Gus, was kind enough to point me to a pre-canned heap implementation right in the Microsoft Porting kit. Pulled it over and wrote up a quick application to test the dynamic memory allocation, I have not tested extensively, but so far it has worked like a charm and it only took about ten minutes to get it into my project and working.
Here is a video of the test program, it is not optimized for performance but it tests the memory allocation.
Yes, this is on the Hydra, I must tell you that I am really enjoying the Hydra it is an excellent piece of kit. I can’t wait for the Gadgeteer format for the G120, with all the premium goodness.
I have read that GCC is less than stellar on the ARM processors. The other options are a tad pricey especially since this is little more than a hobby for me. In all fairness, the code can still be significantly optimized so I cannot blame the complier just yet, it was really just a quick and dirty so I could test the memory manager.
The glow around the pixels is just a side effect of my cheapo web cam that I use to record the video. When the spheres move within range to appear to influence each other the algorithm has a natural anti-aliasing.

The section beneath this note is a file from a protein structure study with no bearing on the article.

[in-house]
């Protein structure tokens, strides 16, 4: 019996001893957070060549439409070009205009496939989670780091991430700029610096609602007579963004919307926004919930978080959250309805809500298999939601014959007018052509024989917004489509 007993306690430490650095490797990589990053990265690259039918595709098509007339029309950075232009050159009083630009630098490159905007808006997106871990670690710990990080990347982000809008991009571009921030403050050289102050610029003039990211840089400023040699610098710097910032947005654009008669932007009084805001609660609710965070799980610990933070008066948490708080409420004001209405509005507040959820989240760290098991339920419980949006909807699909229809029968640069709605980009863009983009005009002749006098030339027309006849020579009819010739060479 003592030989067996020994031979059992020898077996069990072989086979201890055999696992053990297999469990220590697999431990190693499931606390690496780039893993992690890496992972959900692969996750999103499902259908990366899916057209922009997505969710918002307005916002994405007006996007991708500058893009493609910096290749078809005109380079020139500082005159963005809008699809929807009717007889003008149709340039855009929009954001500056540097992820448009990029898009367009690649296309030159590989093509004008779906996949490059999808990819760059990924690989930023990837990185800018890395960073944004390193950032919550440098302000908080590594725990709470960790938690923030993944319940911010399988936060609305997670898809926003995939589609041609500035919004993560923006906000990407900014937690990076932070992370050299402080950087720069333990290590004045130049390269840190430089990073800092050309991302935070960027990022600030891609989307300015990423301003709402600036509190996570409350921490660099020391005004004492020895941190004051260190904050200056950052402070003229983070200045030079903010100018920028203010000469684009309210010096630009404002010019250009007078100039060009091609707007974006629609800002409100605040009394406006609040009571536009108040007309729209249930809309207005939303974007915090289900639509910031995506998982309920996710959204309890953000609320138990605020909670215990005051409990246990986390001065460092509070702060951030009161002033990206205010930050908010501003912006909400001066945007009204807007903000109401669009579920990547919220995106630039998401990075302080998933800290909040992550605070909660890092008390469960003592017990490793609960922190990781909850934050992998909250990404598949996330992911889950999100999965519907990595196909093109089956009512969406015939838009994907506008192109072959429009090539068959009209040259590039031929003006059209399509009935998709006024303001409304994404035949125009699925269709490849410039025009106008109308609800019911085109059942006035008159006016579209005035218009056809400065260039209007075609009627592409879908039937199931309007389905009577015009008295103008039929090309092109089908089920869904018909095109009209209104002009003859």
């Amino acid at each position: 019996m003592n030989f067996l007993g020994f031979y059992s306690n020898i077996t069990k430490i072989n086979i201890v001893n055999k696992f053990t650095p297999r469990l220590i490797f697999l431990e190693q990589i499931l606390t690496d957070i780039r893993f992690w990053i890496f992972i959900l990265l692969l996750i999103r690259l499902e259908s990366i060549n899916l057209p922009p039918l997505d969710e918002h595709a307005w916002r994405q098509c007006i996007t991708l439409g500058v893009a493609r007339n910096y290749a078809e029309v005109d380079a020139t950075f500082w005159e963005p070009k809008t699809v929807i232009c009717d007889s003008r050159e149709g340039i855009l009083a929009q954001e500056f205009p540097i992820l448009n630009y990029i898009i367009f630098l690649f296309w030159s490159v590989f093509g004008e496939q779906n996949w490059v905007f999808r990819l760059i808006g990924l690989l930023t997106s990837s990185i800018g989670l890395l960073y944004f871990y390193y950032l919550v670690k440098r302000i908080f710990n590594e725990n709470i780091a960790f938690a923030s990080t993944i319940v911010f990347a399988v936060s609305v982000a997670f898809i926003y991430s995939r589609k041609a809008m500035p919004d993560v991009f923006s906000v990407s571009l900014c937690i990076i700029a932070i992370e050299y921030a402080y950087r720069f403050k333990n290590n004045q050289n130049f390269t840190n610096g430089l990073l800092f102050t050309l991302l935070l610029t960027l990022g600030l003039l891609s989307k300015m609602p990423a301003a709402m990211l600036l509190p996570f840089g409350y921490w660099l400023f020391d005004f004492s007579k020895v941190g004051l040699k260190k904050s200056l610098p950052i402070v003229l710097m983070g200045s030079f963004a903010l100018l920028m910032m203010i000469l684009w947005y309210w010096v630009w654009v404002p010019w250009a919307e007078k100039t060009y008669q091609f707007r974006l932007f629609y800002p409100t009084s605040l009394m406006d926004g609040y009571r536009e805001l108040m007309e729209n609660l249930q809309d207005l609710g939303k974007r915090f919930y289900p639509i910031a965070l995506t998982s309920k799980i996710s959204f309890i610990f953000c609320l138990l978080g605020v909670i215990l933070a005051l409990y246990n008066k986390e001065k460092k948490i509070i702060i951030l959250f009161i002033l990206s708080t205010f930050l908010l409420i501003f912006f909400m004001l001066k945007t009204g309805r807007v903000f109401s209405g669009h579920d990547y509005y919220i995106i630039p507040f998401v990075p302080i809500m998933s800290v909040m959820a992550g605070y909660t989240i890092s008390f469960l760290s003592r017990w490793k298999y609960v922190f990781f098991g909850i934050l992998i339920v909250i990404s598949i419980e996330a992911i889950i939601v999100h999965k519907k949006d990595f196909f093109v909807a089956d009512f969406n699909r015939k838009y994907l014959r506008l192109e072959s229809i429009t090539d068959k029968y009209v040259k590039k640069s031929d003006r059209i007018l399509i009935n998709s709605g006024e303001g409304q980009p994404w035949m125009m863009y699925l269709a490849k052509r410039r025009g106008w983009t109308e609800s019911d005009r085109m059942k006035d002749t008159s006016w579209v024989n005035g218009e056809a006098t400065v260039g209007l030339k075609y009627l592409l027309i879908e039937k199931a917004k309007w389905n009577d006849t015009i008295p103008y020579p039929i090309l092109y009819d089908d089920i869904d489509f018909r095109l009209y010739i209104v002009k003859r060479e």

Starting with 1 circle which naturally has a X, Y and Radius, then every pixel is assigned a weight based on the distance from the surface of the circle when the maximum weight is for pixels falling exactly on the surface. If the weight is between 0.9 and 1.0 then draw the pixel. Running this with one circle will give you a circle on the screen that will have that ‘fuzzy’ look.
When there are two or more circles, the same process is carried out but the weight at the pixel is the sum of all circles influencing the pixel and if that weight is in the 0.9-1.0 range then draw the pixel, it is this sum of influence that causes pixels between neighboring circles to light-up.
I will post the code on code share, which should make it clearer.